In the multiplex where I watched the film, people squirmed in their seats as the man on-screen revealed he was gay and that he was attracted to another man. There was laughter in moments which did not warrant any, reeking of homophobia. In popular culture the gay man is meant to be a caricature, not human enough to feel emotions. The man who made this film, also made Dostana, a film which trivialized the gay man, stereotyping him. Numerous other films in the mainsteam have stuck to this narrative, propagating intolerance towards gay people and reinforcing the idea that being gay equates with sexual deviance. So there was laughter when Randeep Hooda’s character hit the openly gay man. And gasps of horror when they kissed.

Finally, Karan Johar redeems himself, offering a different narrative of homosexuality. A narrative which needs to be repeated often in the mainstream to normalize the presence of different sexual orientations. A film which makes people question their long held views, which makes them deal with oppositional meaning of the text, is a mark of a good story and direction. I hope that Johar will continue to experiment with his brand of cinema, challenging the norms.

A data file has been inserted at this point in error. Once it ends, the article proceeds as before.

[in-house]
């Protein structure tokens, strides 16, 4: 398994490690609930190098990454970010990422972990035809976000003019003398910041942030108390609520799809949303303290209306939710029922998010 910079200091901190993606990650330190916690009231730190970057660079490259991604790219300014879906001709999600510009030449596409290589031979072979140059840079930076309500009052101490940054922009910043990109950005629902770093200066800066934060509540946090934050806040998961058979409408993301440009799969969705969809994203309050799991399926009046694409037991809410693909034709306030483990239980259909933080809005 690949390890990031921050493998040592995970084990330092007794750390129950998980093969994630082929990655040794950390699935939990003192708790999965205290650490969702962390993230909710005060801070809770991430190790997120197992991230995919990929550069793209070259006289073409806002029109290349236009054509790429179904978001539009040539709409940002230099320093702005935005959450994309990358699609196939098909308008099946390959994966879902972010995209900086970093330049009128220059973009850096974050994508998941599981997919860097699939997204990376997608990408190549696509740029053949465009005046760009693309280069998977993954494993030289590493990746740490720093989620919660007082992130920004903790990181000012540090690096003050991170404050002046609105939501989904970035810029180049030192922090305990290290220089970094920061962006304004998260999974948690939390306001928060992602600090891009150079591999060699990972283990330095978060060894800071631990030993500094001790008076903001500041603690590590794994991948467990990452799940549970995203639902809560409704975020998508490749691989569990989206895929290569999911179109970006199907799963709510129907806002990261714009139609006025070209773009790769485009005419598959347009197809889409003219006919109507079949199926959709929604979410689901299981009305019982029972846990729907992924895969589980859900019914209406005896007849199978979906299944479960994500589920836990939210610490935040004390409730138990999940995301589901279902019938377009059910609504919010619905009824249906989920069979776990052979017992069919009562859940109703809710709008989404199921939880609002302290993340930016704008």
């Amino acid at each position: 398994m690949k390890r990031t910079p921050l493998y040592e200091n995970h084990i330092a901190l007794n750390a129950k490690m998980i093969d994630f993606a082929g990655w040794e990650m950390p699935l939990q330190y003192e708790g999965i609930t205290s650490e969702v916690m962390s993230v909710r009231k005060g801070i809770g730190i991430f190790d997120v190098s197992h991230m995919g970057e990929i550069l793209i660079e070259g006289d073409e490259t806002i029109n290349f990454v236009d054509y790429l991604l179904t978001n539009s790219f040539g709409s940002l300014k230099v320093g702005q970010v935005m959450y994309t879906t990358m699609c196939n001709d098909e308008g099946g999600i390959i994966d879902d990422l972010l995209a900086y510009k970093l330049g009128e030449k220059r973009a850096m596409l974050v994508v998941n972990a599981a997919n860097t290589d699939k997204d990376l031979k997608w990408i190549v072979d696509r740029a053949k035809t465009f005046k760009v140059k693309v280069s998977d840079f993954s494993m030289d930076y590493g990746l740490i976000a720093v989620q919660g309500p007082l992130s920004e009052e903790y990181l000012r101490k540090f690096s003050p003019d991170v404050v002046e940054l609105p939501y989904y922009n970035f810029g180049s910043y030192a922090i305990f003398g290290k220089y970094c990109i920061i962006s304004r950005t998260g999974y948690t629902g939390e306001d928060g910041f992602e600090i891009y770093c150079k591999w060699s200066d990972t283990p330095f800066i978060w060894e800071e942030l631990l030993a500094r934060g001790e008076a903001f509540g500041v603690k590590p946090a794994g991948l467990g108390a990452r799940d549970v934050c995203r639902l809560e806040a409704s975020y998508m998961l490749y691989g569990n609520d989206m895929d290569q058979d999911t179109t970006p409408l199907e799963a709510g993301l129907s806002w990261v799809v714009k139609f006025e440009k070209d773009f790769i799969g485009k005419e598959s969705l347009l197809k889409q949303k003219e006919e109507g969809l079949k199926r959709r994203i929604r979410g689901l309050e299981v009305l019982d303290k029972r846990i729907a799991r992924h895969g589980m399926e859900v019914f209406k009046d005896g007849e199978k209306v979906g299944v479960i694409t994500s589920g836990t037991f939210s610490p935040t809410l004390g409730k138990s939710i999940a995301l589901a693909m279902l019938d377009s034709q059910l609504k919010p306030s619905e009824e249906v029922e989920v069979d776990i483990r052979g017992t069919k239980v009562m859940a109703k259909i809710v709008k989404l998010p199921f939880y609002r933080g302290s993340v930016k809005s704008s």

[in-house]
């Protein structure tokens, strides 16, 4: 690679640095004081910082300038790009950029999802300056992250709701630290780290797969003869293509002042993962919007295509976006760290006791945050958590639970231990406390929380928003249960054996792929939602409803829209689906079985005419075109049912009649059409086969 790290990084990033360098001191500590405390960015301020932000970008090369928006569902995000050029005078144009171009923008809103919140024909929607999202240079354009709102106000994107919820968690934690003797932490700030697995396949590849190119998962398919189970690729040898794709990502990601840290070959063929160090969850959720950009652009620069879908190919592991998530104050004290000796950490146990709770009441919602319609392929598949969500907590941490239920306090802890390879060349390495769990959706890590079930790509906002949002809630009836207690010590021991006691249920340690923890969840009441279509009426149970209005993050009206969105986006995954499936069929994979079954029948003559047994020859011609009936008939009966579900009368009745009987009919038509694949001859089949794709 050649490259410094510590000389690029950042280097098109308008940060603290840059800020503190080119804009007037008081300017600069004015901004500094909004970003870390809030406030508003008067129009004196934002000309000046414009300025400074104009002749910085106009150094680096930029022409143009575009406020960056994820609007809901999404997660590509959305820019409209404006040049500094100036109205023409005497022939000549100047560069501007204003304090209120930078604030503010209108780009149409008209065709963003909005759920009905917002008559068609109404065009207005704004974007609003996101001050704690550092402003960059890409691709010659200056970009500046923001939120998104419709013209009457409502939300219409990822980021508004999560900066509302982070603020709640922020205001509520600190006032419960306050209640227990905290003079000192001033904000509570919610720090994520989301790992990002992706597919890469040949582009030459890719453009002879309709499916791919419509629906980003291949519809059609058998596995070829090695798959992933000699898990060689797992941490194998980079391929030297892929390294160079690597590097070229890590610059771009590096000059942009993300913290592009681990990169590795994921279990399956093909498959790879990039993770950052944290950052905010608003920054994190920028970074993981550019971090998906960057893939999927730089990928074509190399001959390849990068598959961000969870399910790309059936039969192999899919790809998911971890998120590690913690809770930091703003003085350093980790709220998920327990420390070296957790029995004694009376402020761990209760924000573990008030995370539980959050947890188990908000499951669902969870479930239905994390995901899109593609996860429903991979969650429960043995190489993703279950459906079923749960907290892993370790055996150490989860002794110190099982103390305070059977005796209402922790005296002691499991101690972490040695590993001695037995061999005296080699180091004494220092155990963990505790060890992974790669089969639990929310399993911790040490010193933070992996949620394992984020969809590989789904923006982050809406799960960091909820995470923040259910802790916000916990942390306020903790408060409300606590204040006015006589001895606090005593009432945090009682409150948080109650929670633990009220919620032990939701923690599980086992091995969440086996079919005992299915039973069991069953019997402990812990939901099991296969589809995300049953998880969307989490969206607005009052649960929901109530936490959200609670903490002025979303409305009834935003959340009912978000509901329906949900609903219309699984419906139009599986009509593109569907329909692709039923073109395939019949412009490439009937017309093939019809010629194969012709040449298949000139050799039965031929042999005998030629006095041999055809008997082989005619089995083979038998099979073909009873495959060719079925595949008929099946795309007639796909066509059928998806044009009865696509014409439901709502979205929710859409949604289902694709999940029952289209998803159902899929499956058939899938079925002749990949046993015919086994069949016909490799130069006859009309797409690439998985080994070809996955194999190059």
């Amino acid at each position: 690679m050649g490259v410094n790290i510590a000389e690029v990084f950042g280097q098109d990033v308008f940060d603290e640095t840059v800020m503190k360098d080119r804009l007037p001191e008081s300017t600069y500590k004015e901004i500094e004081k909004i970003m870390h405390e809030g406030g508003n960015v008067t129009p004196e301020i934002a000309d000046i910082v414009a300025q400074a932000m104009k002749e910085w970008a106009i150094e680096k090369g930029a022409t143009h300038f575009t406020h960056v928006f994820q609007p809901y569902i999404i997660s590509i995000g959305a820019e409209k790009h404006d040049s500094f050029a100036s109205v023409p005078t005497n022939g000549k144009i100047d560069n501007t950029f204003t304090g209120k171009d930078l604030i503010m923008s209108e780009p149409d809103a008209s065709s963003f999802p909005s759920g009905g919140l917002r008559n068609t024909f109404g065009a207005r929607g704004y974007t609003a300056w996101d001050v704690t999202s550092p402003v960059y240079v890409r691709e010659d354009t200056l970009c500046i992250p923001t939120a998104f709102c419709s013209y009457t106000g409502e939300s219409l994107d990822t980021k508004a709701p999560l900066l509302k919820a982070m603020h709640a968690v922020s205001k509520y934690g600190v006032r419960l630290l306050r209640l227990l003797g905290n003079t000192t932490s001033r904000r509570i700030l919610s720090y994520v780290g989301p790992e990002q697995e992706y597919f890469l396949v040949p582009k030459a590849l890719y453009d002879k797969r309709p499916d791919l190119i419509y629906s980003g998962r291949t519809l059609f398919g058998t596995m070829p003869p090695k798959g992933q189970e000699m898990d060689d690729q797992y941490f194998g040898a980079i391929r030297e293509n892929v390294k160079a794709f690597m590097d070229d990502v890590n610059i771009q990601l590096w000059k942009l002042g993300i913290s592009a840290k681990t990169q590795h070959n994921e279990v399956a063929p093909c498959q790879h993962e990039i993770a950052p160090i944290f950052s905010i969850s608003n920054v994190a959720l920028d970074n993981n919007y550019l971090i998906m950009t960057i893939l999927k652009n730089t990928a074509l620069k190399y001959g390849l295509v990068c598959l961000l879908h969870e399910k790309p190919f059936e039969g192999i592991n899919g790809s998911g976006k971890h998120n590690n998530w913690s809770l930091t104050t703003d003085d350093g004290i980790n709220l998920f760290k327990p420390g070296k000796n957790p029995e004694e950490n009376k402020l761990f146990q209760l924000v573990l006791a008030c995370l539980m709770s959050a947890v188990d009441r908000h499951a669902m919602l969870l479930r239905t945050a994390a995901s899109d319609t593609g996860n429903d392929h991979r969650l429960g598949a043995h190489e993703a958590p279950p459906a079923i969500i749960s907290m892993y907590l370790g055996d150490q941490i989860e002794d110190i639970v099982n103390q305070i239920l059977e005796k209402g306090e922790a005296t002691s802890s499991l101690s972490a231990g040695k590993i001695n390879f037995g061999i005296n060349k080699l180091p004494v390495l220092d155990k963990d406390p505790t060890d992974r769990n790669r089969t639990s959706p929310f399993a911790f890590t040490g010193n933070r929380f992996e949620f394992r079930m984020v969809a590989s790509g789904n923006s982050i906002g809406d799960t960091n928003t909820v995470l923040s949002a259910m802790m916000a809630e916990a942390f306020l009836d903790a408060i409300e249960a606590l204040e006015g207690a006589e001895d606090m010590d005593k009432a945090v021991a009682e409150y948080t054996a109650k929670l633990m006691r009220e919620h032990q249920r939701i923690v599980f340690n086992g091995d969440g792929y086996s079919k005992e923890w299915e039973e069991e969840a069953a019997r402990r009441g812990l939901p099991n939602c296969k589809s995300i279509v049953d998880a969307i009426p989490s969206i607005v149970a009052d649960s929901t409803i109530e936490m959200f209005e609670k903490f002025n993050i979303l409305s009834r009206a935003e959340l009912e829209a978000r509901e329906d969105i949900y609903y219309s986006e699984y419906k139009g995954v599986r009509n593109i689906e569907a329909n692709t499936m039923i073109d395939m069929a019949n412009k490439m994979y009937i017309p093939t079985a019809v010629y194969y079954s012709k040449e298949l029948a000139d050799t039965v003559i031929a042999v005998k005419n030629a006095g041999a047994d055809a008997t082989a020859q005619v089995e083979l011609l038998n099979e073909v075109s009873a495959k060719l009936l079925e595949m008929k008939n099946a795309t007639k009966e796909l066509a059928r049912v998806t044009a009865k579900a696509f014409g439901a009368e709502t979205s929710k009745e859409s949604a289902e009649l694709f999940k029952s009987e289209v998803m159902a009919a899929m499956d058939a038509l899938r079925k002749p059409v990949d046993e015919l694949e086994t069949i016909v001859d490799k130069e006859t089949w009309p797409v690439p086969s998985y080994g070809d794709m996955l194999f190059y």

Zoya Akhtar brings to fore a story of a young boy who wants to be a dancer when he grows up and is forced to play football instead. Though the story’s main narrative deals with the aspirations of the little boy and gender stereotyping, there is an underlying interpretative narrative of his sexuality.

Tight editing, well-etched characters and a strong script are the strength of the story. The middle class family where the boy is expected to be the man of the house when he grows up, the wife who meekly retreats when her husband bellows at the boy dressed in a girl’s outfit, makeup and shoes, the sister who can’t go on a school trip because the family budget allows only her brother to attend football coaching, is a theme many in the middle India can relate to.